During the marriage, Mr. Auman worked as a clothing salesman at Raleigh's. He was laid off shortly before the parties' separation. After six weeks of unemployment, he began work at Woodward and Lothrop, where he remained for six months. In March, 1993, he began work at Saks Fifth Avenue Clearinghouse, where he earned $13.50 per hour. In December, 1993, he voluntarily left Saks for a job at Syms, where he earned $9.50 per hour. In August, 1994, he left Syms for a job as a commissioned salesman at Boardroom Clothier Ltd., where he is currently employed. Mr. Auman earned gross income of $29,238 in 1992 and $25,765 in 1993. At the time of trial, his projected gross earned income for 1994 was $17,800.
Using Mr. Auman's projected 1994 income, the trial court determined the presumptive amount of his child support obligation to be $237 per month. See Code Sec. 20-108.2. It found this amount to be "unjust and inappropriate." In fixing Mr. Auman's support obligation at $400 per month, the trial court based its deviation from the guideline amount on two factors.
First, finding that Mr. Auman had voluntarily left a salaried position for a job paying a lower salary and then for a job providing compensation only on commission, the trial court held that Mr. Auman was voluntarily underemployed. Pursuant to Code Sec. 20-108.1(B) (3), it imputed to him an annual earning capacity of $28,080, or $2,340 per month, based upon his 1993 salary.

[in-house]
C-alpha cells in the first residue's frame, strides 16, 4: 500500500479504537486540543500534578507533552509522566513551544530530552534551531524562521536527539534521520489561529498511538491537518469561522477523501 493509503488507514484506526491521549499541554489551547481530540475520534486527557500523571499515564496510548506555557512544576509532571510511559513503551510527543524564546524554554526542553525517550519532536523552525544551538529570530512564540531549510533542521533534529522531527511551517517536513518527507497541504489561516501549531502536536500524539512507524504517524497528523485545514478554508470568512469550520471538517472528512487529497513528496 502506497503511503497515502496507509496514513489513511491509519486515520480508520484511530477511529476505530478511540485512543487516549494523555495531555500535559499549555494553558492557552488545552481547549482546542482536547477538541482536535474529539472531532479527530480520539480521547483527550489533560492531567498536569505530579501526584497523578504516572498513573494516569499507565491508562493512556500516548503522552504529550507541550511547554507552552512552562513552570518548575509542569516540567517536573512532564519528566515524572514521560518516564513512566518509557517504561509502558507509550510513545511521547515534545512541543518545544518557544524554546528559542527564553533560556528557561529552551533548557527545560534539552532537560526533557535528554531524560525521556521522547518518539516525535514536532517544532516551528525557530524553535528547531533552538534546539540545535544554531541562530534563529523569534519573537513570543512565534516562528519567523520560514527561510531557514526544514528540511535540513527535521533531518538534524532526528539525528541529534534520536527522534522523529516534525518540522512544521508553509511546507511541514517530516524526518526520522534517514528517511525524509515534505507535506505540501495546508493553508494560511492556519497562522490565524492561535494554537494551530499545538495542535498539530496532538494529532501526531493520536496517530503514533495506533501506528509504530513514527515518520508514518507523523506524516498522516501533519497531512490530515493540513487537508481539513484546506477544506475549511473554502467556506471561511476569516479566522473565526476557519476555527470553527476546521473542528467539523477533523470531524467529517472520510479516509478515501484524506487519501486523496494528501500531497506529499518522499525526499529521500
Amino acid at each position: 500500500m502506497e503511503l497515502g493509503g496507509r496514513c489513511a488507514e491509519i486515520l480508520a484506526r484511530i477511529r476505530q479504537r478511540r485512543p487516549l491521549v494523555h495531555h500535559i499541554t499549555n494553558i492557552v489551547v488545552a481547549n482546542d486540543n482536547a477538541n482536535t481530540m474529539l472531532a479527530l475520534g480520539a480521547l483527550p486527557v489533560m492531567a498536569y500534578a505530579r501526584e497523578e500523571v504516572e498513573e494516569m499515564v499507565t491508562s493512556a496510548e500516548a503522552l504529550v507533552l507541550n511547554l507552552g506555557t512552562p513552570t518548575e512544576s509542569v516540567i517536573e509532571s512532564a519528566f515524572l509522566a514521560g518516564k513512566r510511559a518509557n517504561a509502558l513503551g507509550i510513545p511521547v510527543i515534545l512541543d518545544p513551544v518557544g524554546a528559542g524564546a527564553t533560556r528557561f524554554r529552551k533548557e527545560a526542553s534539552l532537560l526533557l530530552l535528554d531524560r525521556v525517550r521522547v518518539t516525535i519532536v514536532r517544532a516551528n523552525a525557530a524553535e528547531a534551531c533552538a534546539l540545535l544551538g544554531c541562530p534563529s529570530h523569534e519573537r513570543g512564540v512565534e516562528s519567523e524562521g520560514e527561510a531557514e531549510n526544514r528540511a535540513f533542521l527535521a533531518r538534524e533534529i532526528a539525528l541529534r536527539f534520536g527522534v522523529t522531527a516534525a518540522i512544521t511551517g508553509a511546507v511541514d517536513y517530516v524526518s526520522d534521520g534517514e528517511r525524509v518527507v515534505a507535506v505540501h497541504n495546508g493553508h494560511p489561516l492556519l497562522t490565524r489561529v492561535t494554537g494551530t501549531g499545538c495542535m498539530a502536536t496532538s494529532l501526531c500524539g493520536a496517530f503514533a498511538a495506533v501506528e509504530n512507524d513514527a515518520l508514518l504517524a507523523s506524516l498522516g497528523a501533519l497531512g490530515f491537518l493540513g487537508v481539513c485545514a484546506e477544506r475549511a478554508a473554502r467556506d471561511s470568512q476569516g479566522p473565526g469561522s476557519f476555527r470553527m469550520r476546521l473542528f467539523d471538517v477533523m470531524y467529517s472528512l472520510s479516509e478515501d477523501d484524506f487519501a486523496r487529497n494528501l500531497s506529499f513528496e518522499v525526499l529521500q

Second, considering the children's standard of living during the marriage and Mr. Auman's $100 weekly post-separation payments, the trial court found that "the whole thrust of [Auman's] testimony has been that he's very interested in his children and trying to pay them, not what he's required to pay them, but what they need to live the kind of life that they had lived before the separation. . . ."
Citing Antonelli v. Antonelli, 242 Va. 152, 409 S.E.2d 117 (1991), Ms. Auman argues that although Mr. Auman's job changes may have been based on bona fide business or personal reasons, he cannot be permitted thereby to gamble with his child's ability to receive needed financial support. Id. at 156, 409 S.E.2d at 119-20.
In Antonelli, the father undertook an unsuccessful career change in the face of a support order. The Supreme Court held: